The Curbsiders podcast

#25 Master hyperglycemia and DKA

February 6, 2017 | By

Master the management of hyperglycemia, DKA, and learn to avoid common pitfalls. This episode is packed with clinical pearls from repeat guest, Endocrinologist, Dr. Jeffrey Colburn.

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Clinical Pearls:

  1. Type 1 diabetes (DM1) occurs by autoimmune destruction of beta cells
    • occurs at any age
    • Typically lean body type and normal lipid profiles
  2. Type 2 diabetes (DM2)
    • Typically obese and insulin resistant
    • Eventually fat deposition in pancreas destroys insulin production 15-20 years after onset of DM2 leading to absolute insulin deficiency
  3. Triad of DKA = hyperglycemia, ketonemia, acidemia
  4. DKA occurs w/total lack of insulin leads to inability to utilize glucose (hyperglycemia)
    • Simulated starvation occurs
    • Counter regulatory hormones kick in
    • Free fatty acids are broken down for fuel
    • Keto acids are made as a by product (ketonemia)
    • Acidemia occurs
  5. DKA can occur in DM2 if overwhelming infection, or infarction (MI or CVA)
  6. Even just a little bit of insulin can keep patient out of DKA!
  7. Dehydration is a cardinal issue in DKA from osmotic diuresis
    • Often 6-8 liters depleted!
  8. Sick day rules for Type 1 diabetes
    • Early contact with healthcare team
    • Reduce, but do not discontinue insulin during the illness (see #9)
    • Check frequent fingersticks
    • Use antipyretics to manage fever
    • Push the fluids
    • Educate family members about signs/symptoms of DKA
  9. If sick, then drop basal insulin by 20% whether SQ or basal rate on insulin pump
    • Keep mealtime insulin dose the same, but skip if not eating
  10. Ketones
    • Beta hydroxybutyrate is the predominant ketone in DKA
    • Urine ketones measure acetoacetate (strongly) and acetone (weakly) NOT beta hydroxybutyrate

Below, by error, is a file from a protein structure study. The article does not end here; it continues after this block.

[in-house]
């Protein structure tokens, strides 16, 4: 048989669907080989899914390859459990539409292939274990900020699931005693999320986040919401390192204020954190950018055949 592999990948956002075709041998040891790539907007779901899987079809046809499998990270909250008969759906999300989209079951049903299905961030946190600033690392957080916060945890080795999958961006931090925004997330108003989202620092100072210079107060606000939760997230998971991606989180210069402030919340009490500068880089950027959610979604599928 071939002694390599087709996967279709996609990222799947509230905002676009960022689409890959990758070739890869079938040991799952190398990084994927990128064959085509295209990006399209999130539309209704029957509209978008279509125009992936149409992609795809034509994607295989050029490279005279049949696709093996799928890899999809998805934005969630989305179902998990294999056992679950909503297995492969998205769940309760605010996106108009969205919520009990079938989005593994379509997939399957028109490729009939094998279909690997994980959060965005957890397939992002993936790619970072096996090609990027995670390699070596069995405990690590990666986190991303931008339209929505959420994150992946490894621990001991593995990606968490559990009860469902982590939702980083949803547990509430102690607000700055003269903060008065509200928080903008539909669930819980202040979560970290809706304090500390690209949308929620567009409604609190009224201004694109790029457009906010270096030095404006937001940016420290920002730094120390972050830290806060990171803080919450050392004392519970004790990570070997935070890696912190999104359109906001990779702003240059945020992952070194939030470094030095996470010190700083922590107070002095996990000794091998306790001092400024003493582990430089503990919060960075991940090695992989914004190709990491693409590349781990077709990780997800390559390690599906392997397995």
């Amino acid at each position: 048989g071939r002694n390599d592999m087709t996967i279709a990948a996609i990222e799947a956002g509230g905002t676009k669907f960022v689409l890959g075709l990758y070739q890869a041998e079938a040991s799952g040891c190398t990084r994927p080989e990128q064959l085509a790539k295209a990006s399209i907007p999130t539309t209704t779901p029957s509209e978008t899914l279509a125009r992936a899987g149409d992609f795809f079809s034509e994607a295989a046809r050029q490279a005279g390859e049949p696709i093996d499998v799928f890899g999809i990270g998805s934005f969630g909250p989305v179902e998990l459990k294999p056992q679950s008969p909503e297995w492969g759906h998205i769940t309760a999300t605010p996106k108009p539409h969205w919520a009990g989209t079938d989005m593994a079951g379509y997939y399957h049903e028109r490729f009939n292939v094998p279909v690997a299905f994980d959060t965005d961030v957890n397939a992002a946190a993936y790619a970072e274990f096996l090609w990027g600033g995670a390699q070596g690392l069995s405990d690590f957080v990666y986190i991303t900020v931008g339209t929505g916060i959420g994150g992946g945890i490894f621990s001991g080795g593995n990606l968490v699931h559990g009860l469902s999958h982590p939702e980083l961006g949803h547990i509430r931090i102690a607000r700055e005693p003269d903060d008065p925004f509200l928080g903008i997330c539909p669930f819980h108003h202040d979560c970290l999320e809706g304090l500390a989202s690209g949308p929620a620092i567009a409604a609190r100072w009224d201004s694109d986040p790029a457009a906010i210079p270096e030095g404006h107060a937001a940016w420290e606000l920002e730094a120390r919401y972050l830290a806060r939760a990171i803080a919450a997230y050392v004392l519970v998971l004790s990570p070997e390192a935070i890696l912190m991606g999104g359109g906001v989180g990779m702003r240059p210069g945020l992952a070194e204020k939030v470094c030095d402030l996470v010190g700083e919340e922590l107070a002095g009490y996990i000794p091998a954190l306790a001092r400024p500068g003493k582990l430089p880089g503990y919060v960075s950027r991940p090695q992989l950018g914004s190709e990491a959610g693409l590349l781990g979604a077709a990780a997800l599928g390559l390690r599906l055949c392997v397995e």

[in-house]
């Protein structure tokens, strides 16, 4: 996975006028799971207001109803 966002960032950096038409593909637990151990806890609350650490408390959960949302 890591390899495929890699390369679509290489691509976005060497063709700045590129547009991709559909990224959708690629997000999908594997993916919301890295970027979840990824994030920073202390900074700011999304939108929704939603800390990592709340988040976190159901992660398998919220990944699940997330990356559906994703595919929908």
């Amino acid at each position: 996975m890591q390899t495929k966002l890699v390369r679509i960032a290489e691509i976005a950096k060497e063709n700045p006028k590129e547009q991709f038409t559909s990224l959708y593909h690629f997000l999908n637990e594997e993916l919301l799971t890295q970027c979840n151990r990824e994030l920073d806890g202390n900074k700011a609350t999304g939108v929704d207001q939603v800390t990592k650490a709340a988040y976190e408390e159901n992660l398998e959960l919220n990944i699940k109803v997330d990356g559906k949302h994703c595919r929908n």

• Serum ketones measure acetoacetate and acetone NOT beta hydroxybutyrate
    • Thus, check a direct blood beta hydroxybutyrate level if available
  11. Follow an algorithm when treating DKA!
  12. IVF fluids first line therapy in DKA, hyperglycemia
    • Make sure to replete potassium above at least 3.3 before giving insulin!
  13. Insulin drip – insulin out of system in minutes when drip stopped
  14. Subcutaneous insulin – lasts 4 hours and can “stack” if repeat doses given
  15. SGLT2 inhibitors can lower blood glucose in the absence of insulin leading to possible “euglycemic DKA”

Goal: Listeners will be able to confidently evaluate, and manage the patient with severe hyperglycemia and/or DKA.

Learning objectives:

By the end of this podcast listeners will:

  1. Differentiate between type 1 and type 2 diabetes
  2. Review the pathophysiology of DKA
  3. Utilize basic laboratory data to diagnose DKA and differentiate it from other common conditions
  4. Initiate management of hyperglycemia and/or DKA in the acute setting
  5. Formulate a plan for sick day management in type 1 diabetes
  6. Describe the mechanism of DKA in setting of SGLT2 inhibitor use


Dr. Colburn is a member of AACE and helped develop the AACE Algorithm for Type 2 Diabetes.

Time Stamps

00:00 Intro

02:06 Rapid fire questions

07:30 Definitions and classification of diabetes

10:12 DKA in type 2 diabetes?

11:16 Pathophysiology of DKA

13:00 Severe hyperglycemia mislabeled as DKA

14:22 Which type 2 diabetics get DKA?

15:40 The cardinal issue is dehydration

17:11 Starvation ketosis vs DKA vs other

18:33 How to handle severe hyperglycemia in outpatients

22:18 Sick day management in type 1 diabetes

27:48 Initial testing for diagnosis of DKA

31:00 Subcutaneous or IV insulin for DKA

33:35 Initial evaluation and management in ER

36:50 Fluids and electrolyte management

40:12 SGLT2 inhibitors and euglycemic DKA

Links from the show:

  1. Walden by Henry David Thoreau
  2. AACE Type 2 Diabetes Management Algorithm on iTunes.
  3. Hyperglycemic Crises in Adult Patients With Diabetes. Diabetes Care 2009

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  1. February 20, 2017, 1:31am Michaela Skelly MD writes:

    This was very helpful even though I am primarily an outpatient provider dealing with Type 2 diabetics. I love the way Matthew "confesses" his past mistakes. I do this with my students also and feel it is one of the best ways to teach. I think it unbelievable when he states that he is the "stupid one of the group". I think there are many physicians listening to the podcast that would love to be as "stupid" as him (me included). It takes confidence to admit when you did something less than perfect. I admire your modesty.

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The Curbsiders are partnering with VCU Health Continuing Education to offer FREE continuing education credits for physicians and other healthcare professionals. Visit and search for this episode to claim credit.

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